To assess your performance, you’ll need to determine which key performance indicators (KPIs) matter most in your strategic plan and set measurable goals for each.
Consider the following goal types when setting your KPIs:
- How much is this public infrastructure project expected to cost?
- How long is this government project going to take?
- Are constituents happy with the efforts being taken by our locality?
Gauging timelines, public perception, project budgets, and other key aspects of a strategic plan will make it easy to see if you're nailing your goals or missing the mark. Learn more in our guide to Setting Measurable Local Government Key Performance Indicators (KPIs)
Once KPIs are identified, outline who’s doing what and assign them a task via your local government management platform to keep everyone organized and accountable.
7. Put Your Plan Into Action
Upon the completion of your plan and approval of the policymakers for budgets and timeframes pertaining to the key projects, it’s time to take action on implementing your government projects. Release RFPs for private-sector partnerships, begin filing the key paperwork, and ensure intergovernmental communications make it explicitly clear who’s doing what and when.
Here’s a real-life strategic planning example of How Jackson, NJ Successfully Took Action on Their Government-Wide Digital Transformation Goal.
8. Get Back to the Drawing Board
Taking strategic action to address risks obviously involves some risk in itself. You’ll need to pay key attention to your KPIs, and pivot if issues arise with meeting timeline and budgetary goals.
If these types of issues do occur, you’ll need to consider which aspects of the process could be streamlined with government technology. Automation will save time and money to increase the success rate of projects outlined in your management planning.
Pro Tips for Mastering Local Government Strategic Planning
While the above section highlighted the key aspects of the government strategic planning process, this section will teach you the best practices for taking it to the next level.
Here are some key tips for mastering strategic planning:
- Don’t be late to making a digital transformation: states like NJ and FL are setting the tone by passing electronic permitting and inspection laws for a reason: because it saves governments time and money and boosts the local economy. To mitigate risk across the board before you even get to strategic planning, going digital will make future endeavors more efficient and timely (and mitigate cybersecurity threats!.)
- Correspond with constituents constantly: your constituents elected local leadership because they believed you’d make serious strides towards improving their local quality of life. To make that happen, you’ll need to truly understand which issues are most concerning to them. Having a firm grasp on constituents’ takes on major issues and where public funds should be allocated will make it easier to make a strategic plan that positively benefits the people in your neighborhood.
- Give government officials time to think about the strategic plan: Government leadership should let government workers know in advance that they’ll be asked for input on the government strategic plan. That will give them time to truly ask big questions when it comes to the biggest issues in your locality to prioritize.
- Check in on your financial dashboards: knowing where your taxpayer dollars and federal grants (from recent legislation like the American Rescue Plan and Infrastructure Investments & Job Acts) are being allocated is quintessential to seeing a government strategic plan through. With GovPilot, data across departments is pulled into financial dashboards in real time, allowing you to see where money is being spent and how cost per project is lining up against your budget.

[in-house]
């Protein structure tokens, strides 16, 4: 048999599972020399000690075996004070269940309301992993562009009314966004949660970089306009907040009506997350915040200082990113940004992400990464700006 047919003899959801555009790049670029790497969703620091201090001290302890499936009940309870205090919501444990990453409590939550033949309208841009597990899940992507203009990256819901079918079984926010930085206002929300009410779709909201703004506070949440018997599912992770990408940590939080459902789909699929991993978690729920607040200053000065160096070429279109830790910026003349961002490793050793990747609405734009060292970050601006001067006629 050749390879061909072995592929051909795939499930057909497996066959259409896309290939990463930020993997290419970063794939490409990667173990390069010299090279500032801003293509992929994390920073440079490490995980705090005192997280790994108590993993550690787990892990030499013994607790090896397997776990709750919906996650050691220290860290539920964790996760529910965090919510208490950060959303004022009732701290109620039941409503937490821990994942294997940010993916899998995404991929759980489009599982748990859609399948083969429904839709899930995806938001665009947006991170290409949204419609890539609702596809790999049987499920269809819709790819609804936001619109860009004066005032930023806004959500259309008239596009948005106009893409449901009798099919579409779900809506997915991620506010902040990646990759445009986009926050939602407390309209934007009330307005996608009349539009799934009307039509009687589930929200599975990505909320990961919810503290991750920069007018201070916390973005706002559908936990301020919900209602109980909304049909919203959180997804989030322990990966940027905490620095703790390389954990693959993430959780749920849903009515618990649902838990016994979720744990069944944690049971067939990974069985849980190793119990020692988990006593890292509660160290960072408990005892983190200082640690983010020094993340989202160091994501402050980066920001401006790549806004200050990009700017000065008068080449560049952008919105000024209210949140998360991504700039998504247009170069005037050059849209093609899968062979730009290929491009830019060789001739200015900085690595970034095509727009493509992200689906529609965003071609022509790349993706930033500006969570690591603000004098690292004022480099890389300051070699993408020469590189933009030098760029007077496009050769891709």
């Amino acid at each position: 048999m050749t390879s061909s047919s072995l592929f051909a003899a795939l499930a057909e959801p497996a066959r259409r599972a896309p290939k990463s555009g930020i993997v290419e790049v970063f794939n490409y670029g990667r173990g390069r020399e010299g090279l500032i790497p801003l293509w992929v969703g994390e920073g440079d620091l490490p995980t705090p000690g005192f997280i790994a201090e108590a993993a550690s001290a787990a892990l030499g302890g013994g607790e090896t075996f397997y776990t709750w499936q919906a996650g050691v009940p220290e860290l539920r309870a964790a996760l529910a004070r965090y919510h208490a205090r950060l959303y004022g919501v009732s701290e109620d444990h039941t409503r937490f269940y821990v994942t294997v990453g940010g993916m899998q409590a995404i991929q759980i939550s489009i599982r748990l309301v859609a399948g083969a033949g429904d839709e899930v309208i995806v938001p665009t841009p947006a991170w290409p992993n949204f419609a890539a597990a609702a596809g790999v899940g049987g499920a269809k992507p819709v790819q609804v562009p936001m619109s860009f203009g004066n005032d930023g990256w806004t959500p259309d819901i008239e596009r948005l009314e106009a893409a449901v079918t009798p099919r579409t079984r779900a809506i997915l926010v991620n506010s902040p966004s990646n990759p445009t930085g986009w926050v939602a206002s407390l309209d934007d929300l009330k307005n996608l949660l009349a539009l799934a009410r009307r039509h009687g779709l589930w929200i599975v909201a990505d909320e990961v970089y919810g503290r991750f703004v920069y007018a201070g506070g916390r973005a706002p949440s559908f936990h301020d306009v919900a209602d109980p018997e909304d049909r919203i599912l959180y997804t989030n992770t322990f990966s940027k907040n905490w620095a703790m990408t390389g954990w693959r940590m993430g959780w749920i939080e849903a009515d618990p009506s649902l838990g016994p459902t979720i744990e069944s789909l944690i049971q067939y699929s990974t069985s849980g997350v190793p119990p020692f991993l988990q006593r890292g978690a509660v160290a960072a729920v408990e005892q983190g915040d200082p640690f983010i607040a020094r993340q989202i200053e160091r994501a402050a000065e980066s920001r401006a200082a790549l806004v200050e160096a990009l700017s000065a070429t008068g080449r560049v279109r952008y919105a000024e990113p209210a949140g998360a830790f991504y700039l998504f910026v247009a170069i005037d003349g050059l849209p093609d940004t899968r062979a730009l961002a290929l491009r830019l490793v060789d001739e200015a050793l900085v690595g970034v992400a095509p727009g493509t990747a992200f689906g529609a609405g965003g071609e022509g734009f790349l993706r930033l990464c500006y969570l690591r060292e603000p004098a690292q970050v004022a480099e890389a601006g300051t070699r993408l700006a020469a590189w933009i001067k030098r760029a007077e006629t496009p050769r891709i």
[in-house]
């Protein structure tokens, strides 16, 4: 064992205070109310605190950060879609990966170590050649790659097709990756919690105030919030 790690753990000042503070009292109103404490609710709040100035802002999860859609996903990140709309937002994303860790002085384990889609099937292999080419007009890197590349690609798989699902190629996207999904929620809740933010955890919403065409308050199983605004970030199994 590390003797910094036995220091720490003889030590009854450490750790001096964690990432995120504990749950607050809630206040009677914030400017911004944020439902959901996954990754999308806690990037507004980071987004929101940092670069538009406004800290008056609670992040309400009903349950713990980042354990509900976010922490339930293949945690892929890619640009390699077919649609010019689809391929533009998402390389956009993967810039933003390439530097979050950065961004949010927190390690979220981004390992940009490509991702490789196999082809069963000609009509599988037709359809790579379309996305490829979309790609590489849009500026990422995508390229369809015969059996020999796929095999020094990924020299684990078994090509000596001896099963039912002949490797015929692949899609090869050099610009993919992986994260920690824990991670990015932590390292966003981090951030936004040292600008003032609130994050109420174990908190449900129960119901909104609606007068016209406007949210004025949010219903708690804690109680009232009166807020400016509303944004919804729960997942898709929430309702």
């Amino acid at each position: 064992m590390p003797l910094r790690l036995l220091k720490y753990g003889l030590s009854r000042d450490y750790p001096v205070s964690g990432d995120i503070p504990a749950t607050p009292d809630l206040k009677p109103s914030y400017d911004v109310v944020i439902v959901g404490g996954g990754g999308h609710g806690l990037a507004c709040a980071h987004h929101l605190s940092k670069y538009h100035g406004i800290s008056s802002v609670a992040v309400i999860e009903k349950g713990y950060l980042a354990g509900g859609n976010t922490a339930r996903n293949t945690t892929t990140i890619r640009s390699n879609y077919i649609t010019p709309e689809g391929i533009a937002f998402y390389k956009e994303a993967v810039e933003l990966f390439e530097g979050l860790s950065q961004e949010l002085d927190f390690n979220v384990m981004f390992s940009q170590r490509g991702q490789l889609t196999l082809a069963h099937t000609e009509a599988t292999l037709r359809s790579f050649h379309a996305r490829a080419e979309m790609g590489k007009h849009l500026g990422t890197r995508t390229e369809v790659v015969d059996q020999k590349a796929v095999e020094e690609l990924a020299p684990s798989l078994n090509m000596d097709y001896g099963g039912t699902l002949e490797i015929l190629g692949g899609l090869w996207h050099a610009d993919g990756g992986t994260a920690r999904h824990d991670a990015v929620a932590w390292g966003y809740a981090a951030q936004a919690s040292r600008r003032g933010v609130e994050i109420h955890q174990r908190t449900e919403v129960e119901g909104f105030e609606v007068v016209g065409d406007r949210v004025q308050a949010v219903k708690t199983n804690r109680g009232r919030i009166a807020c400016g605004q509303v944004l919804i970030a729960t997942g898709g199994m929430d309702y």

- Use automated RFP notifications for local business partners: efficient and cost effective private-sector partners will be critical to seeing your highest priority physical & digital infrastructure projects through. With automated RFP software, you can send email blasts / texts out to local private sector businesses and collect proposals in a simple online platform. Learn more in our guide to the Best Software for Government Procurement.
Understanding the Government Strategic Planning Process
Failure to prepare is preparing to fail. Your constituents deserve a well-thought out gameplan for how their tax dollars are being spent and how their elected officials are bringing about meaningful change. Take the time to strategic plan across the entirety of your municipal or county government by considering the largest risks and how you’ll address them. Answer big questions regarding costs and timelines, and set actionable KPIs to turn your plan into action. And use government technology to automate workflows, track budget allocation, and get paperwork filed quickly.
Learn more about how GovPilot government software can transform your local government processes with a free demo.
Real Life Government Strategic Plan Examples & Success Stories
GovPilot takes pride in being the operating system for local governments. Here are some case study examples of challenges that localities were facing, and how shifting online helped them to hit their strategic planning goals across departments:
- Big Bear Lake, CA’s Economic Goal: Increase Vacation / Short-Term Rentals With Online Applications
- How Galloway, NJ Improved Their Public Records & Document Request Processes
- How Bexar County, TX Streamlined the Permitting Review Process
- How Atlantic City, NJ Maintained Zoning Processes During the Pandemic Lockdowns
- Atlantic City Had a Goal to Modernize IT. Here’s How They Did It in Weeks
- Local Government Accountability: Operating a Truly Ethical Local Government
- How Do Online Permitting Systems Work?